We can use the same approach for linear probing; I don’t expect a tight result, but it might be useful.

Let’s say we want to determine how unlikely it is to observe a clump of \(\log\sp{k}n\) entries, where \(n\) is the capacity of the hash table. We can bound the probability of observing such a clump starting at index 0 in the backing array, and multiply by the size of the array for our union bound (the clump could start anywhere in the array).

Given density \(d = m / n\), where \(m\) is the number of entries and \(n\) is the size of the array that backs the hash table, the probability that any given element falls in a range of size \(\log\sp{k}n\) is \(p = d/n \log\sp{k}n\). The number of entries in such a range follows a Binomial distribution \(B(dn, p)\), with expected value \(d \log\sp{k}n\). We want to determine the maximum density \(d\) such that \(\mathrm{Pr}[B(dn, p) > \log\sp{k}n] < \frac{\alpha}{dn}\), where \(\alpha\) is our overall failure rate. If rehashing is acceptable, we can let \(\alpha = 0.5\), and expect to find a suitably uniform hash function after half a rehash on average.

We know we want \(k > 1\) for the tail to shrink rapidly enough as \(n\) grows, but even \(\log\sp{2}n\) doesn’t shrink very rapidly. After some trial and error, I settled on a chunk size \(s(n) = 5 \log\sb{2}\sp{3/2} n\). That’s not great for small or medium sized tables (e.g., \(s(1024) = 158.1\)), but grows slowly, and reflects extreme worst cases; in practice, we can expect the worst case for any table to be more reasonable.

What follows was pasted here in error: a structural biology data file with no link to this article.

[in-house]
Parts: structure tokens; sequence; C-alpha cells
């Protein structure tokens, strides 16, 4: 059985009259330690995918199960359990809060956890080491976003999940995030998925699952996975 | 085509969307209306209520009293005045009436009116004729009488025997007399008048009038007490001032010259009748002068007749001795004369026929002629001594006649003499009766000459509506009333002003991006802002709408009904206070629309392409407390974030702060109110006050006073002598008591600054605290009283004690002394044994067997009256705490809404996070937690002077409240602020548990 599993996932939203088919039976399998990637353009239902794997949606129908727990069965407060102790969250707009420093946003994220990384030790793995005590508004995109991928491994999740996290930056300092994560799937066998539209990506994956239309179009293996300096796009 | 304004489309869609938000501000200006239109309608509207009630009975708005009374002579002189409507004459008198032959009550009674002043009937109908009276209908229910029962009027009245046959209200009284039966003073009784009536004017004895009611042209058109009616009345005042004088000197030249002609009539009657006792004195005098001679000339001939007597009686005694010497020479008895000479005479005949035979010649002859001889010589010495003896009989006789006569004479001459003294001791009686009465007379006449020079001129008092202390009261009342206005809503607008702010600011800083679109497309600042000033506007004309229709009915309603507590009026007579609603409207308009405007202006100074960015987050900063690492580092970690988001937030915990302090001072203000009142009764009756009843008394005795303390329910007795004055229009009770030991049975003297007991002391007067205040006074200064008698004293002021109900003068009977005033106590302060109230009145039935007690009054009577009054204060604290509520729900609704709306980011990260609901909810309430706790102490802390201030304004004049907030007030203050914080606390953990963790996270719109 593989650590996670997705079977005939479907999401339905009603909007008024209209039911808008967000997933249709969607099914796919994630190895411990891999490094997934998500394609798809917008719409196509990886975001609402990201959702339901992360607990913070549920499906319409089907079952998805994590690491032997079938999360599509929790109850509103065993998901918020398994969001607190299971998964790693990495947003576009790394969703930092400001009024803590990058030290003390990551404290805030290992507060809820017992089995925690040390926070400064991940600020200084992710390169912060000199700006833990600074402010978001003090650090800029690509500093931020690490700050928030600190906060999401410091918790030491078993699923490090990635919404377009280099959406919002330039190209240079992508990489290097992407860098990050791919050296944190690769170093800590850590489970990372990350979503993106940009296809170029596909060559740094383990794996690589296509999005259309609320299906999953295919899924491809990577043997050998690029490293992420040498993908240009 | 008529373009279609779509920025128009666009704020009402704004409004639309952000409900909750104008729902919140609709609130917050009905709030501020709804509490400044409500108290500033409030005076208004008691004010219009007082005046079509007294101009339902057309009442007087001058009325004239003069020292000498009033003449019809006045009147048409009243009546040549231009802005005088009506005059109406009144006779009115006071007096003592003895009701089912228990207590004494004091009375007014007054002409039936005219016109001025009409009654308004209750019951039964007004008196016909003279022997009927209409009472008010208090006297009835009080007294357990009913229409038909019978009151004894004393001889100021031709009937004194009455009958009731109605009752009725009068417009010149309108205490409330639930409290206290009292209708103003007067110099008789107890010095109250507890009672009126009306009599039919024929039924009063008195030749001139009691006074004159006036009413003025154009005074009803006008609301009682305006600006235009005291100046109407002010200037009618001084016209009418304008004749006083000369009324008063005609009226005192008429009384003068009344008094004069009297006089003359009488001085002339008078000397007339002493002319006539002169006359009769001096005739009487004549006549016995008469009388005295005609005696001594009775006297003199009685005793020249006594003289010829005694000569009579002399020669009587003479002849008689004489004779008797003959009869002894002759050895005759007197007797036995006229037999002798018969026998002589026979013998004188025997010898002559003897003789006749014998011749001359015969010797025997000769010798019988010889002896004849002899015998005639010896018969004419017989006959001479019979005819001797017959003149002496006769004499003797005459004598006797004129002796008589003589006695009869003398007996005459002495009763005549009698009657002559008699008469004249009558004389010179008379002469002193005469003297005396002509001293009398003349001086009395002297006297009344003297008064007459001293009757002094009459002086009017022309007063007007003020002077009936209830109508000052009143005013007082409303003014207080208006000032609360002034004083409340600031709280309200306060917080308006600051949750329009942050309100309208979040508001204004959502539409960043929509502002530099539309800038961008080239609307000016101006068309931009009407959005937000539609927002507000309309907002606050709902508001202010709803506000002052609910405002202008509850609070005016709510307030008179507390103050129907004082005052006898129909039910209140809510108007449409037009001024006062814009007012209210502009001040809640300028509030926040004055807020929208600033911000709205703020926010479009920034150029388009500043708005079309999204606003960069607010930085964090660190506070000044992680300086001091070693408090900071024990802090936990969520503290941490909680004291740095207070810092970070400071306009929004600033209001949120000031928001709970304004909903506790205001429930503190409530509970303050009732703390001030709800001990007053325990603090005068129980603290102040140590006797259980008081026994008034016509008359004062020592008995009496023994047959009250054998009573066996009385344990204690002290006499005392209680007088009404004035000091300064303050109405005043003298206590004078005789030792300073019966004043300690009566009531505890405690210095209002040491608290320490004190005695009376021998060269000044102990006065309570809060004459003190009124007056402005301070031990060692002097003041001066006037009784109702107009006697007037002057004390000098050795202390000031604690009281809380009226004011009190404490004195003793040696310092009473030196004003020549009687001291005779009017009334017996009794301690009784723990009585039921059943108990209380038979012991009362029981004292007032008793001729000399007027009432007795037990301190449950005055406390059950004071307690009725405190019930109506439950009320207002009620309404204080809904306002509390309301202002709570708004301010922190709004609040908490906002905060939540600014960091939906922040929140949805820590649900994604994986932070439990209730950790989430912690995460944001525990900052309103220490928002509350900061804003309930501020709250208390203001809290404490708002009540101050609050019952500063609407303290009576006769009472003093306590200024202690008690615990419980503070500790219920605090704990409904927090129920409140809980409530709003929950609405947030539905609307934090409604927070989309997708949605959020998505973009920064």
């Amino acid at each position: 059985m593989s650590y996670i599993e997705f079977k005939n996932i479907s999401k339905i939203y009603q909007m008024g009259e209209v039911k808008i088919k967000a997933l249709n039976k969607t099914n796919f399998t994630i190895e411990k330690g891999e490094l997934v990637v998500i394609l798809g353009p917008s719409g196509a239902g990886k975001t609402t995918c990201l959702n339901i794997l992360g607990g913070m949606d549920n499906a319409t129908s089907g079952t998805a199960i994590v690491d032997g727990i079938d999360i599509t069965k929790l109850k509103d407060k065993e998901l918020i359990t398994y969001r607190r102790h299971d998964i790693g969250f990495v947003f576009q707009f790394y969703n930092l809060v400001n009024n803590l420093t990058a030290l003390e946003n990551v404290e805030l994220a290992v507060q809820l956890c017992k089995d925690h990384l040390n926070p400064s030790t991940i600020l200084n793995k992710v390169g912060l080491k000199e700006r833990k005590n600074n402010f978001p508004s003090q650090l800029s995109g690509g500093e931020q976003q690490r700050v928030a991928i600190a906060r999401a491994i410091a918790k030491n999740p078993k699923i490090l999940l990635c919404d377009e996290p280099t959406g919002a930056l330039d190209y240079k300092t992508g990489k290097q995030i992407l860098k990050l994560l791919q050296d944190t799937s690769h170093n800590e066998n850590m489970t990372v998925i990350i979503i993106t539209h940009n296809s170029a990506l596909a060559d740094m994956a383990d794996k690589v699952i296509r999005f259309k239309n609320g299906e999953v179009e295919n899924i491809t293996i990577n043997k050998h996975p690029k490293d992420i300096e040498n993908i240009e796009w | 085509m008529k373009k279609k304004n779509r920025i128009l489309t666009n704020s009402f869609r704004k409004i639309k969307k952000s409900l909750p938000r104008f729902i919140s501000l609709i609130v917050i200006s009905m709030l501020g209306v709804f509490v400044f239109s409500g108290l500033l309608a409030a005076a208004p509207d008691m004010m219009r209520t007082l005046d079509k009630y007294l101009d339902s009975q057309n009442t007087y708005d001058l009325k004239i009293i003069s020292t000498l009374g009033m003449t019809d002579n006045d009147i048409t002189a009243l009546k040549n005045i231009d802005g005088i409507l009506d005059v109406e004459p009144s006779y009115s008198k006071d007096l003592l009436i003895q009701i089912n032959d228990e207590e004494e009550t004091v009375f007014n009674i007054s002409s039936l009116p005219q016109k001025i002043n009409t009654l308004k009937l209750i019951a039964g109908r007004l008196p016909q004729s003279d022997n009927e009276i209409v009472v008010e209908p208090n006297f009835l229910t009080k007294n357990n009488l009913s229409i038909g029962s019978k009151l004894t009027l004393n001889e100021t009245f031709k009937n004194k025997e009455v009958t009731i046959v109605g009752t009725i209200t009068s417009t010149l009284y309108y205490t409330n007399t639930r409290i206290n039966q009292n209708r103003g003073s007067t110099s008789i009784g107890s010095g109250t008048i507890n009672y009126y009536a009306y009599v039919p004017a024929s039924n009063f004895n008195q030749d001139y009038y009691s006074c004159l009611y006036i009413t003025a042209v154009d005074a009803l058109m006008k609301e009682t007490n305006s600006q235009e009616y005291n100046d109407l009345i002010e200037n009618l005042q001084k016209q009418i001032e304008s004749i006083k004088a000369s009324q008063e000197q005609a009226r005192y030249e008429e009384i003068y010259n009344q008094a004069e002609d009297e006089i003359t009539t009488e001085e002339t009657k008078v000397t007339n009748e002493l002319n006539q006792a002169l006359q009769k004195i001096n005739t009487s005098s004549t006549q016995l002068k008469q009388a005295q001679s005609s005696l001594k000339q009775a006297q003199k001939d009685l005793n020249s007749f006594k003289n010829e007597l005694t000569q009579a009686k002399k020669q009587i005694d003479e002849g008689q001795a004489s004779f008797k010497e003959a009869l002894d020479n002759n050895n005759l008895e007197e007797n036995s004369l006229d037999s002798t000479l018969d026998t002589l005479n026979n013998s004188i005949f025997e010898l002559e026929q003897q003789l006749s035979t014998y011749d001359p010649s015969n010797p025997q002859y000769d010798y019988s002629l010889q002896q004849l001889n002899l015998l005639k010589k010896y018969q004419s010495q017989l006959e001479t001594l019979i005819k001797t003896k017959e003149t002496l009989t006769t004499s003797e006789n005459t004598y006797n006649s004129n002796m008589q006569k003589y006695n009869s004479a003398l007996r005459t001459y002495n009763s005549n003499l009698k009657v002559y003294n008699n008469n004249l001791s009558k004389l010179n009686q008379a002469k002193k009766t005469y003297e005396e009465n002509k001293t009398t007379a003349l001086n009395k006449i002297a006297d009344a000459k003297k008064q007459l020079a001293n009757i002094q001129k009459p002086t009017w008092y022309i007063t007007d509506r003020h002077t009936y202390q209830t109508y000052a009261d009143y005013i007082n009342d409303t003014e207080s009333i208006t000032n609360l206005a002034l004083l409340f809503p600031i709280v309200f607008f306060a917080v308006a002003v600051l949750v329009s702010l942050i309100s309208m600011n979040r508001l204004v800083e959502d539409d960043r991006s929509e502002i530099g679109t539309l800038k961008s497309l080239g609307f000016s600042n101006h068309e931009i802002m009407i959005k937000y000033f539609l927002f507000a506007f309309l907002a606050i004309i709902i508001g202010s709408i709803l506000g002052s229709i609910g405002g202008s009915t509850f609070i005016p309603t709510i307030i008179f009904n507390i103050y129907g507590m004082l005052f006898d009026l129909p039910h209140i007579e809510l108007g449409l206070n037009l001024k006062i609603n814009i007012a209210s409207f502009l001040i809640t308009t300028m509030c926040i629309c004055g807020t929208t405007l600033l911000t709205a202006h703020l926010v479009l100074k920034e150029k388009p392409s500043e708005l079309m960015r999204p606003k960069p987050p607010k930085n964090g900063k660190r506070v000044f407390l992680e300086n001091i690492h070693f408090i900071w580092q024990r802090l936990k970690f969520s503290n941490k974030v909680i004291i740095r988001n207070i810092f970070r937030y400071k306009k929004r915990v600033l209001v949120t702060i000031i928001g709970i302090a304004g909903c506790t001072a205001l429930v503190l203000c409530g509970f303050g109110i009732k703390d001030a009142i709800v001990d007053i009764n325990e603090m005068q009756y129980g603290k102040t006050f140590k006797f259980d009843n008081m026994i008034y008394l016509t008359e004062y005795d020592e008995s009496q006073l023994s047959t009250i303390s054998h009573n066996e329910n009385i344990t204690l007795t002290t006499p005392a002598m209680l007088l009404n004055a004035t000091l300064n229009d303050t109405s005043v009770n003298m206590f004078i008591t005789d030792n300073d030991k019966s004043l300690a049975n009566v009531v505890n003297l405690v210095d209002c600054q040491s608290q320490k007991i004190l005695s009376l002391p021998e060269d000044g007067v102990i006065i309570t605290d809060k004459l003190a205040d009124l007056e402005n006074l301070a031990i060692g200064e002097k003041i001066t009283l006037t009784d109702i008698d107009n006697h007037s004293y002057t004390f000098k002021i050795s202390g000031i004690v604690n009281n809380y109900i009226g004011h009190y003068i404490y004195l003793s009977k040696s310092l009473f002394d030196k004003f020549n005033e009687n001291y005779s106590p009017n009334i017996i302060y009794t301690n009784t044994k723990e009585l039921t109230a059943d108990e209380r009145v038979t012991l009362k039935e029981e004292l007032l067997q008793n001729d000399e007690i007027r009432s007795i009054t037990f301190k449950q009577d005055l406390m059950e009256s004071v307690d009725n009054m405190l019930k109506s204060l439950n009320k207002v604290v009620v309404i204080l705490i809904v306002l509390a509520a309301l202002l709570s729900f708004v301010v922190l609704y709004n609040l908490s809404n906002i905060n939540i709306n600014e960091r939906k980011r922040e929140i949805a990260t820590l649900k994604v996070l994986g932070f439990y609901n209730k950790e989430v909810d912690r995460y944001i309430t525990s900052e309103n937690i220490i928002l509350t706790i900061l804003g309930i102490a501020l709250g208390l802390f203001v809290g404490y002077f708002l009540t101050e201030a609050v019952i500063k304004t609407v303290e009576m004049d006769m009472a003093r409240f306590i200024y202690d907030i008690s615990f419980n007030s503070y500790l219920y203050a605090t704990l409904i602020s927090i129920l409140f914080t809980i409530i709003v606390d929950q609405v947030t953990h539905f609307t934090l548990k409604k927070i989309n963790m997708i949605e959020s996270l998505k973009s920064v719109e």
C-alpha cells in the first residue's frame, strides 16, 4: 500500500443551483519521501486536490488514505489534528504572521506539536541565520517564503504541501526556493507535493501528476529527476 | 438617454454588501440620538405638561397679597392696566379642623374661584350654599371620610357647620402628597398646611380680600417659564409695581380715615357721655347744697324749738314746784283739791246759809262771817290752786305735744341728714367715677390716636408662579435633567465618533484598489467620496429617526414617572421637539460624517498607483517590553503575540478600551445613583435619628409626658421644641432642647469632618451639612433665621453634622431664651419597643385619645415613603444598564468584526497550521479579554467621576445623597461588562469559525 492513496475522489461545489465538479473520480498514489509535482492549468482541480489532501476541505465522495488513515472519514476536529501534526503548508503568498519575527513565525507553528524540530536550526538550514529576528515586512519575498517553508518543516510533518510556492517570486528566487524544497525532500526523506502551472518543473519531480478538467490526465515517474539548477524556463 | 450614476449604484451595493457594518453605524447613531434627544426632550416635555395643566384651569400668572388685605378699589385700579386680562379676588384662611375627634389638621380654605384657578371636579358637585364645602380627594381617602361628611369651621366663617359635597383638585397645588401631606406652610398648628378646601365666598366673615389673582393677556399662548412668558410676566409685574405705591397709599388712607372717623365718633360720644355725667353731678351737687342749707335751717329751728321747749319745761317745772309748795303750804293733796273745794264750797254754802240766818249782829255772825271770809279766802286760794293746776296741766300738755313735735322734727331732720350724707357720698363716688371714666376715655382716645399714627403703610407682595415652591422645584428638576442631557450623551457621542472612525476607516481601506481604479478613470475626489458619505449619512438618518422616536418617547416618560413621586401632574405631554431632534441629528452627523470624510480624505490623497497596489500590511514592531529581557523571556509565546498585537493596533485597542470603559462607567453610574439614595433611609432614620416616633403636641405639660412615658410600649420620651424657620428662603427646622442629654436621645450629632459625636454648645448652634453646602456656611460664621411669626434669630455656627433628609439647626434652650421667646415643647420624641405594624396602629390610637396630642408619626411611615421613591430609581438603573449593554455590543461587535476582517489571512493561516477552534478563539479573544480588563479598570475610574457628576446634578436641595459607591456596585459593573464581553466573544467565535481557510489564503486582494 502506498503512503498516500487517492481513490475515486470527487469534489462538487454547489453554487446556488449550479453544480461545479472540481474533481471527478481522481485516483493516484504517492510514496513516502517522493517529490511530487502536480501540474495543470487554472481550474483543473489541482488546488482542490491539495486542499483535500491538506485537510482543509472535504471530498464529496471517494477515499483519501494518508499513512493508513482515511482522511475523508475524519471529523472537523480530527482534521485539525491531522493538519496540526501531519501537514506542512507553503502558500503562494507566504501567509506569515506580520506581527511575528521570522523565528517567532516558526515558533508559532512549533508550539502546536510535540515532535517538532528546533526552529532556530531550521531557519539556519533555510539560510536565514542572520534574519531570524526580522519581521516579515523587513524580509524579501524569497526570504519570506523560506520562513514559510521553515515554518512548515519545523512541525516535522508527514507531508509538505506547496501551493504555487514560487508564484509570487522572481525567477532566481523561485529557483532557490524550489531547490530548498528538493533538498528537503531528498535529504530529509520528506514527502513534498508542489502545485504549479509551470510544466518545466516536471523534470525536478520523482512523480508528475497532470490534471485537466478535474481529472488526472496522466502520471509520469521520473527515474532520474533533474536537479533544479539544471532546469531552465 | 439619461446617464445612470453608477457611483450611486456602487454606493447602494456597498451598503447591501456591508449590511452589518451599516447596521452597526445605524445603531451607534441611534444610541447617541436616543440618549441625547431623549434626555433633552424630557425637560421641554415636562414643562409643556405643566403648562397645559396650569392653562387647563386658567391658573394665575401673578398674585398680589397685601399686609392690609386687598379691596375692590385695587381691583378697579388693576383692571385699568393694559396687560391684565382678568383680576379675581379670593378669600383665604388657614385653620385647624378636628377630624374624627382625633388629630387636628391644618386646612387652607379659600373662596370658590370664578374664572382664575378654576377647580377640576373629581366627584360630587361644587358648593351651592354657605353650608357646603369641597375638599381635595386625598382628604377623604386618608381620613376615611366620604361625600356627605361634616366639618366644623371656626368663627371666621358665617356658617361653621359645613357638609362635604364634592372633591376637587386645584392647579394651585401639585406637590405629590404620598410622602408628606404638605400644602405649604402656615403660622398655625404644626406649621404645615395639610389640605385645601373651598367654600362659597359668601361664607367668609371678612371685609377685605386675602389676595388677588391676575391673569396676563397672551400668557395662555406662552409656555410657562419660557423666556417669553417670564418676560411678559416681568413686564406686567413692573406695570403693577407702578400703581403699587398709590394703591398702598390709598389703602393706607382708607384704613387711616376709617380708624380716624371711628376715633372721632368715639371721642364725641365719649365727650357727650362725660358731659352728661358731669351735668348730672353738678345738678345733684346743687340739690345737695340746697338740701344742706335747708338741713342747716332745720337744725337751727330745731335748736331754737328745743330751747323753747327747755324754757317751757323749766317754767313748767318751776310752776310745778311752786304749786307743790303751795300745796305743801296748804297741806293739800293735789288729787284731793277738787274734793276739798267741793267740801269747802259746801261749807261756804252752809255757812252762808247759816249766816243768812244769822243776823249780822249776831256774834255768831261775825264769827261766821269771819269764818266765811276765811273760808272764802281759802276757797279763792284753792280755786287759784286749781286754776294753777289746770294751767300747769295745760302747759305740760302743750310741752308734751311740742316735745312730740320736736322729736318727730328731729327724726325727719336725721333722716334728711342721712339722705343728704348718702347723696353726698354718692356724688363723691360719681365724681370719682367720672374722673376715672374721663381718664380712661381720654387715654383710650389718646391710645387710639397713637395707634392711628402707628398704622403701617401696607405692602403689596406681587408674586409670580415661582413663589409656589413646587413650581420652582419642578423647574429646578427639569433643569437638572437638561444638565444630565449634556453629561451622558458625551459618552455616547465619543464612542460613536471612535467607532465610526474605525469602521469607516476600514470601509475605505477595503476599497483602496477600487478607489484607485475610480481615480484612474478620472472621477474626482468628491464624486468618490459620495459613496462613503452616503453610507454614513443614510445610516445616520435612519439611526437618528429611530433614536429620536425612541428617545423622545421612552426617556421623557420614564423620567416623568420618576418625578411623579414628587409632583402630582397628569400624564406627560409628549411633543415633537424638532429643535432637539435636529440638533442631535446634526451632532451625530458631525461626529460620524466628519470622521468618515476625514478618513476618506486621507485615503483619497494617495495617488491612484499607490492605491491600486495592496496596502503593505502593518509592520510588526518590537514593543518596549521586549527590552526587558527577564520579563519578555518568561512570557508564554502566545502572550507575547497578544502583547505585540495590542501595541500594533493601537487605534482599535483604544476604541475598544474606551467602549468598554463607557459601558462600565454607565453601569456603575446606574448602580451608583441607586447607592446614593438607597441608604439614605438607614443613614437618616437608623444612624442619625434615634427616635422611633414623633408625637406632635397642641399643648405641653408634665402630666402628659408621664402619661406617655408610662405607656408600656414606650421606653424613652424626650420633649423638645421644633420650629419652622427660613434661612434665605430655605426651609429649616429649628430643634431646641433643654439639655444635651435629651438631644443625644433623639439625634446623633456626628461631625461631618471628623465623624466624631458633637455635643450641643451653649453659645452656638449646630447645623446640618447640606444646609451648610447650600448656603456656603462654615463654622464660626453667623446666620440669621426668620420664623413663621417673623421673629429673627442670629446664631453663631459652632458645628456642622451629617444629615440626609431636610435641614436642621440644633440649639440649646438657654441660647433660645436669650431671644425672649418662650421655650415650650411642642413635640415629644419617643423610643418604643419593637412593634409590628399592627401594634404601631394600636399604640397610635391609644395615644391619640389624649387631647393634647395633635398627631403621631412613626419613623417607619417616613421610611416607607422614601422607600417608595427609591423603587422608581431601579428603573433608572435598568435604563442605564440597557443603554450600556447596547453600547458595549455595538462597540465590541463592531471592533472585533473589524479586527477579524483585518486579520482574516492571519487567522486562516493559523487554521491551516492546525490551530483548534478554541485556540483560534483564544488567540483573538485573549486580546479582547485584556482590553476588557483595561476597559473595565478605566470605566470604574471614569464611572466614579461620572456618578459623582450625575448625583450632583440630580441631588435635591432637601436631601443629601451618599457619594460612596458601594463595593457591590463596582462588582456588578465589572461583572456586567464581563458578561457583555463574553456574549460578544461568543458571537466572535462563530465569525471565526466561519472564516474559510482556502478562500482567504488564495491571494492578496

Assuming we have a quantile function for the Binomial distribution, we can find the occupancy of our chunk, at \(q = 1 - \frac{\alpha}{n}\). The occupancy is a monotonic function of the density, so we can use, e.g., bisection search to find the maximum density such that the probability that we saturate our chunk is \(\frac{\alpha}{n}\), and thus the probability that any continuous run of entries has size at least \(s(n) = 5 \log\sb{2}\sp{3/2} n\) is less than \(\alpha\).

For \(\alpha = 0.5\), the plot of densities looks like the following.

This curve roughly matches the shape of some my older purely numerical experiments with Robin Hood hashing. When the table is small (less than \(\approx 1000\)), \(\log n\) is a large fraction of \(n\), so the probability of finding a run of size \(s(n) = 5 \log\sb{2}\sp{3/2} n\) is low. When the table is much larger, the asymptotic result kicks in, and the probabiliy slowly shrinks. However, even around the worst case \(n \approx 4500\), we can exceed \(77\%\) density and only observe a run of length \(s(n)\) half the time.

If we really don’t want to rehash, we can let \(\alpha = 10\sp{-10}\), which compresses the curve and shifts it down: the minimum value is now slightly above \(50\%\) density, and we can clearly see the growth in permissible density as the size of the table grows.

In practice, we can dynamically compute the worst-case displacement, which is always less than the longest run (i.e., less than \(s(n) = 5 \log\sb{2}\sp{3/2} n\)). However, having non-asymptotic bounds lets us write size-specialised code and know that its assumptions are likely to be satisfied in real life.